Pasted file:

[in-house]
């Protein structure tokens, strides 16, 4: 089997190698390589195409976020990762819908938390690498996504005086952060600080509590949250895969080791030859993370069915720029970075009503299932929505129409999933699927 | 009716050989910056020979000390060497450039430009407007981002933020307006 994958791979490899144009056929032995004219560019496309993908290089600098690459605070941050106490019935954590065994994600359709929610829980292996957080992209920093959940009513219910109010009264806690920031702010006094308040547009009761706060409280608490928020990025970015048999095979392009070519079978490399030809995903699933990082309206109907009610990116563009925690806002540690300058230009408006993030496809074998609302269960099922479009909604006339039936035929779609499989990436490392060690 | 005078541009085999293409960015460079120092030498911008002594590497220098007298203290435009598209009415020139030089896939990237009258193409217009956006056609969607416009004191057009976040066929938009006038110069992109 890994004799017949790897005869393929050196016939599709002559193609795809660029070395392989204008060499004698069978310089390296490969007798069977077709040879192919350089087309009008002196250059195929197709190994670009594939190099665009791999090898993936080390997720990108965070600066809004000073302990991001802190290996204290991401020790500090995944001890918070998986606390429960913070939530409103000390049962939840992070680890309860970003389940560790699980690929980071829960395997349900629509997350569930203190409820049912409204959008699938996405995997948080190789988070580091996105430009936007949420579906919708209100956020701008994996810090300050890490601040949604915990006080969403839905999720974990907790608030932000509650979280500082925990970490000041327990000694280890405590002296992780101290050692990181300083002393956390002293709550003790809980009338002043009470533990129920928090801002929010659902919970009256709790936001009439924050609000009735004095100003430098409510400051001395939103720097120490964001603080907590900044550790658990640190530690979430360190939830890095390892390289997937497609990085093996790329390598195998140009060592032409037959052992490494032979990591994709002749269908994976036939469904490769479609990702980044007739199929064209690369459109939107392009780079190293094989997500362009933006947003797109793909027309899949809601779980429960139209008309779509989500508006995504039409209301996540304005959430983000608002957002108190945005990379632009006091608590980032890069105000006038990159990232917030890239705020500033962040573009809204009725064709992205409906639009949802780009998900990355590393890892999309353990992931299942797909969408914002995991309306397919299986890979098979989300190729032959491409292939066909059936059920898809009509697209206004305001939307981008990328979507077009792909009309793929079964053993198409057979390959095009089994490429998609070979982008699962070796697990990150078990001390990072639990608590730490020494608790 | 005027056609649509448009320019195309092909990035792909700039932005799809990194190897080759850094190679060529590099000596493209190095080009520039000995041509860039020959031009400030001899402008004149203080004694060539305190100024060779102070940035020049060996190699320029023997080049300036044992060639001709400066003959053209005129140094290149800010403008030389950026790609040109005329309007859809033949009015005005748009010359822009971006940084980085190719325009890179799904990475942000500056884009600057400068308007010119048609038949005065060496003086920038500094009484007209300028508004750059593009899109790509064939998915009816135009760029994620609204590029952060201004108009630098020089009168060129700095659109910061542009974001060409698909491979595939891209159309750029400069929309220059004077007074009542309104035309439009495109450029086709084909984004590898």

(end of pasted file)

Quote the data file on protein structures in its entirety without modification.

[in-house]
């Protein structure tokens, strides 16, 4: 089997190698390589195409976020990762819908938390690498996504005086952060600080509590949250895969080791030859993370069915720029970075009503299932929505129409999933699927 | 009716050989910056020979000390060497450039430009407007981002933020307006 994958791979490899144009056929032995004219560019496309993908290089600098690459605070941050106490019935954590065994994600359709929610829980292996957080992209920093959940009513219910109010009264806690920031702010006094308040547009009761706060409280608490928020990025970015048999095979392009070519079978490399030809995903699933990082309206109907009610990116563009925690806002540690300058230009408006993030496809074998609302269960099922479009909604006339039936035929779609499989990436490392060690 | 005078541009085999293409960015460079120092030498911008002594590497220098007298203290435009598209009415020139030089896939990237009258193409217009956006056609969607416009004191057009976040066929938009006038110069992109 890994004799017949790897005869393929050196016939599709002559193609795809660029070395392989204008060499004698069978310089390296490969007798069977077709040879192919350089087309009008002196250059195929197709190994670009594939190099665009791999090898993936080390997720990108965070600066809004000073302990991001802190290996204290991401020790500090995944001890918070998986606390429960913070939530409103000390049962939840992070680890309860970003389940560790699980690929980071829960395997349900629509997350569930203190409820049912409204959008699938996405995997948080190789988070580091996105430009936007949420579906919708209100956020701008994996810090300050890490601040949604915990006080969403839905999720974990907790608030932000509650979280500082925990970490000041327990000694280890405590002296992780101290050692990181300083002393956390002293709550003790809980009338002043009470533990129920928090801002929010659902919970009256709790936001009439924050609000009735004095100003430098409510400051001395939103720097120490964001603080907590900044550790658990640190530690979430360190939830890095390892390289997937497609990085093996790329390598195998140009060592032409037959052992490494032979990591994709002749269908994976036939469904490769479609990702980044007739199929064209690369459109939107392009780079190293094989997500362009933006947003797109793909027309899949809601779980429960139209008309779509989500508006995504039409209301996540304005959430983000608002957002108190945005990379632009006091608590980032890069105000006038990159990232917030890239705020500033962040573009809204009725064709992205409906639009949802780009998900990355590393890892999309353990992931299942797909969408914002995991309306397919299986890979098979989300190729032959491409292939066909059936059920898809009509697209206004305001939307981008990328979507077009792909009309793929079964053993198409057979390959095009089994490429998609070979982008699962070796697990990150078990001390990072639990608590730490020494608790 | 005027056609649509448009320019195309092909990035792909700039932005799809990194190897080759850094190679060529590099000596493209190095080009520039000995041509860039020959031009400030001899402008004149203080004694060539305190100024060779102070940035020049060996190699320029023997080049300036044992060639001709400066003959053209005129140094290149800010403008030389950026790609040109005329309007859809033949009015005005748009010359822009971006940084980085190719325009890179799904990475942000500056884009600057400068308007010119048609038949005065060496003086920038500094009484007209300028508004750059593009899109790509064939998915009816135009760029994620609204590029952060201004108009630098020089009168060129700095659109910061542009974001060409698909491979595939891209159309750029400069929309220059004077007074009542309104035309439009495109450029086709084909984004590898």